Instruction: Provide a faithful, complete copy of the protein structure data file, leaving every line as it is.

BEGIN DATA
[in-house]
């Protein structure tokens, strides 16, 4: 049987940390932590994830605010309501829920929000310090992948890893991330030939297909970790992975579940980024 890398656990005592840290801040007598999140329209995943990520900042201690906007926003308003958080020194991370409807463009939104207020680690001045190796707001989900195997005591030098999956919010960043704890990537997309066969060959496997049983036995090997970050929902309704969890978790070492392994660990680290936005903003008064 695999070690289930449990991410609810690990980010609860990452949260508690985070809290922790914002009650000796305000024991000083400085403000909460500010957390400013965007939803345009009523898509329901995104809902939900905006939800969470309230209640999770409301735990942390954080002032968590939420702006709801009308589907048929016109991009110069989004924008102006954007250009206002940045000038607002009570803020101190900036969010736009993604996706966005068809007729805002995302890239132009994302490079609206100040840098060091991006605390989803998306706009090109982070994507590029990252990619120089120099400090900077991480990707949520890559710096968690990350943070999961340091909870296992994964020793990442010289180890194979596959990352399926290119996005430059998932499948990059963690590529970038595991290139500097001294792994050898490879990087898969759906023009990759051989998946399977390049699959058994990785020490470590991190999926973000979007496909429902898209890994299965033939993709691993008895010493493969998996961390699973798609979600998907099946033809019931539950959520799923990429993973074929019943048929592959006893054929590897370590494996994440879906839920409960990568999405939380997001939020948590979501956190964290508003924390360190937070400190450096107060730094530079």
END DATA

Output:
[in-house]
């Protein structure tokens, strides 16, 4: 049987940390932590994830605010309501829920929000310090992948890893991330030939297909970790992975579940980024 890398656990005592840290801040007598999140329209995943990520900042201690906007926003308003958080020194991370409807463009939104207020680690001045190796707001989900195997005591030098999956919010960043704890990537997309066969060959496997049983036995090997970050929902309704969890978790070492392994660990680290936005903003008064 695999070690289930449990991410609810690990980010609860990452949260508690985070809290922790914002009650000796305000024991000083400085403000909460500010957390400013965007939803345009009523898509329901995104809902939900905006939800969470309230209640999770409301735990942390954080002032968590939420702006709801009308589907048929016109991009110069989004924008102006954007250009206002940045000038607002009570803020101190900036969010736009993604996706966005068809007729805002995302890239132009994302490079609206100040840098060091991006605390989803998306706009090109982070994507590029990252990619120089120099400090900077991480990707949520890559710096968690990350943070999961340091909870296992994964020793990442010289180890194979596959990352399926290119996005430059998932499948990059963690590529970038595991290139500097001294792994050898490879990087898969759906023009990759051989998946399977390049699959058994990785020490470590991190999926973000979007496909429902898209890994299965033939993709691993008895010493493969998996961390699973798609979600998907099946033809019931539950959520799923990429993973074929019943048929592959006893054929590897370590494996994440879906839920409960990568999405939380997001939020948590979501956190964290508003924390360190937070400190450096107060730094530079």